Events

Events

Chris Larner’s ‘An Instinct for Kindness’

13 May 2014 19:30 - 22:30

In November 2010, Chris Larner accompanied his chronically ill ex-wife to Switzerland’s Dignitas clinic. He came home with an empty wheelchair and a story to tell.

Suitable for 14+ only.

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A one man show telling the true story of Chris Larner’s journey to Dignitas, the assisted suicide clinic in Switzerland, with his chronically ill ex-wife. This moving bittersweet show reflects on the circumstances, morality and humanity surrounding the journey.  Chris explores both the profound personal implications and the wider ethical considerations of the contentious issues of assisted dying.

 

The performance will be followed by a discussion with Chris Larner himself for those who want to stay afterwards and discuss the topics raised.

 

Reviews:

 

 “A wonderfully subtle and deceptively understated performance…. This is story-telling of a very high order” (The Times)

 

“Intensely moving, at times overwhelming… Larner relates it all with a clear-eyed, occasionally funny, occasionally horrifying lack of sentimentality.” (The Independent)

 

Upstage Centre Youth Theatre, Monkgate YO31 7PB

 

Booking Needed:

Suitable for 14+ Only.

Telephone: 01904 323041

Email: info@beforeidiefestival.co.uk

Price: Admission £10, Concessions £8

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Planning an Alternative Funeral

13 May 2014 14:00 - 17:00

Come and be amazed at what you needn’t do and what you can do.

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Chris Dudzinska, and daughter Catherine, run an alternative and ethical funeral business,

Their approach is rather different from that of other funeral services providers in that no packages are offered. Instead they offer a wide choice of coffins – from woollen to wicker, celebrants, venues, transport, flowers and delicious food (all to suit most pockets), including DIY guidance and support. Chris will talk about issues involved in planning funerals, including the pre-planning service, which ensures the funeral you want, leaving families in no doubt about your wishes.www.lastwishesfunerals.co.uk

 

Others participating will include:

  • Ann Twynham will be on hand to demonstrate that flowers need not cost a fortune and can be arranged in such a way that you’d happily take them home afterwards. See choices at www.lastwishesfunerals.co.uk
  • Martin Nathanael is an Interfaith minister and will field questions about different celebrants and services.  www.interfaithfoundation.org
  • Helen Butterworth, representing Rufforth with Knapton Parish Council green burial site, will be available to answer queries about green burials.  www.rufforthwithknapton-pc.gov.uk/id2.html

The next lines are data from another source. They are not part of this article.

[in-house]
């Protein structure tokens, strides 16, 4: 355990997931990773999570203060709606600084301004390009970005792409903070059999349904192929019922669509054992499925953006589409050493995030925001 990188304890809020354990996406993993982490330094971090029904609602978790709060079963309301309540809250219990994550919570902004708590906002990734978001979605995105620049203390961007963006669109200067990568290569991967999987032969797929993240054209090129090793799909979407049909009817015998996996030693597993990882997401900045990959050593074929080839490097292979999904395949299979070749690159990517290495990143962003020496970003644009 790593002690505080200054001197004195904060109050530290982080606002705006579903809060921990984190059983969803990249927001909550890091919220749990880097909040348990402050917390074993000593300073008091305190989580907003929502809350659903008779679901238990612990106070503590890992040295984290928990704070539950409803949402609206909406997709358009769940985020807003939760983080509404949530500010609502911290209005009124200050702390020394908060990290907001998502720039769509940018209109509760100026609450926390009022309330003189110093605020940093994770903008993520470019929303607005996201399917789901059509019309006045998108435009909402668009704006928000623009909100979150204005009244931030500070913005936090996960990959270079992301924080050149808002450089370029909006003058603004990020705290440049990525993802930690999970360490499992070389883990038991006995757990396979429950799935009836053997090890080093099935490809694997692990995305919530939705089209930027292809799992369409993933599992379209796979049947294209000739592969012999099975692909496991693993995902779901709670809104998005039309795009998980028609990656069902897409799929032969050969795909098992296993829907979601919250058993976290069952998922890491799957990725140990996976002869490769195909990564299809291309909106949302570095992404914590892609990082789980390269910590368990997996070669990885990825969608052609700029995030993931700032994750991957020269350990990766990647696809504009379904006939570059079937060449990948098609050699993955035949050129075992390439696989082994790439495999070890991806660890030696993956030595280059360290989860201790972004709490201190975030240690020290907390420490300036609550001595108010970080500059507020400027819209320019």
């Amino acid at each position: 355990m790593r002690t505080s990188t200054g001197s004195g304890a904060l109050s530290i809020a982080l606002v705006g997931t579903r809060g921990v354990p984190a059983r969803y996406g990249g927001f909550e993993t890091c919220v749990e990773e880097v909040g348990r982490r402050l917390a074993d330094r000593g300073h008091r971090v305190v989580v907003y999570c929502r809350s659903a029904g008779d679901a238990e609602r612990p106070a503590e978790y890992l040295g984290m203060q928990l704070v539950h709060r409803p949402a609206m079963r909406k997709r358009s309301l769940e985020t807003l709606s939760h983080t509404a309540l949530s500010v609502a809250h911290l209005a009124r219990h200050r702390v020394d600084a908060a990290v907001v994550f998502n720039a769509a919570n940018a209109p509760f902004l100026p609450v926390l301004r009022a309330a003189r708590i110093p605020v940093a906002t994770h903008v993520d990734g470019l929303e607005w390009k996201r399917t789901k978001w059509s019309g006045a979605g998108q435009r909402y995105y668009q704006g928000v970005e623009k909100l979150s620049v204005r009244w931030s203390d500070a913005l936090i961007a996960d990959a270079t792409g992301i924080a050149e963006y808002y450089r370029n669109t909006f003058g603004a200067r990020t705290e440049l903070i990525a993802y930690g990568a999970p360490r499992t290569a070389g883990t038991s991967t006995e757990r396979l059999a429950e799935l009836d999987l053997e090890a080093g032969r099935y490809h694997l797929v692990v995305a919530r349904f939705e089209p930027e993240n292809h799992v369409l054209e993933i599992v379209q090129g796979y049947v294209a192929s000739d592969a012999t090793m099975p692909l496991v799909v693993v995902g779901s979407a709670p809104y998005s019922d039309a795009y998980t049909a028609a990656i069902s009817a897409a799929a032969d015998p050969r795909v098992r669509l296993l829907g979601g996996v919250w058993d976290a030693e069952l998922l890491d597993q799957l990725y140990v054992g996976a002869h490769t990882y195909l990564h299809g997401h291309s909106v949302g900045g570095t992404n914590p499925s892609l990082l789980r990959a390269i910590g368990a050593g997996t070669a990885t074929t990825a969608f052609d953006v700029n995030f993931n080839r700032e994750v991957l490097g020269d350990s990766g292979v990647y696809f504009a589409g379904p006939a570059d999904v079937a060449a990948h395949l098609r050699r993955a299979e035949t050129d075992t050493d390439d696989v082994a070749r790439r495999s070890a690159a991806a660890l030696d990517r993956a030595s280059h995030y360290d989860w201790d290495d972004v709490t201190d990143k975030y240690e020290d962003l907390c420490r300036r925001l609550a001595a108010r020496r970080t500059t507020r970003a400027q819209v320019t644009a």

• There will also be a shroud on display, courtesy of Respect Woodland Green Burial Parks.  Website: www.respectgb.co.uk

 

There will be tea and delicious cakes for free!

 

Friargate Quaker Meeting House 

 

Booking Needed:

Telephone: 01653 627 170

Online: Please us the ‘Book’ button to the right

Email: enquiries@lastwishesfunerals.co.uk

Price: FREE

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A Good Death?

13 May 2014 14:00 - 16:00

What shapes our ideas about what a ‘good death’ looks like? What meaning does the concept of a good death have in a morally and religiously plural society?

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The panel will explore how the concept of a good death has developed through history, using insights from literature and music as well as from personal experience, and ask whether we can still hope to find any common understanding today.
Led by the chaplaincy team at the University of York which includes:
Revd. Dr. Rowan Williams, Anglican chaplain to the University of York, has a background in healthcare and a particular interest in palliative care.

Fr. Tony Lester, Roman Catholic chaplain to the University and Provincial Superior of the English Carmelite friars. He regularly offers spiritual care in York Hospital and York Hospice.

Revd. Rory Dalgliesh is a South African Methodist minister with a background in youthwork. He was involved with the Truth and Reconciliation process and is currently Methodist chaplain to the University.

Ged Walsh is Ecumenical Assistant Chaplain to the University and a member of the Chaplaincy team at York Hospital. He trained as a radiographer in Birmingham.

James Black is a final year History undergraduate whose dissertation focuses on death in the medieval period

Venue:  Research Centre for the Social Sciences

Price: Free

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Sociology of Death Symposium

14 May 2014 14:00 - 15:15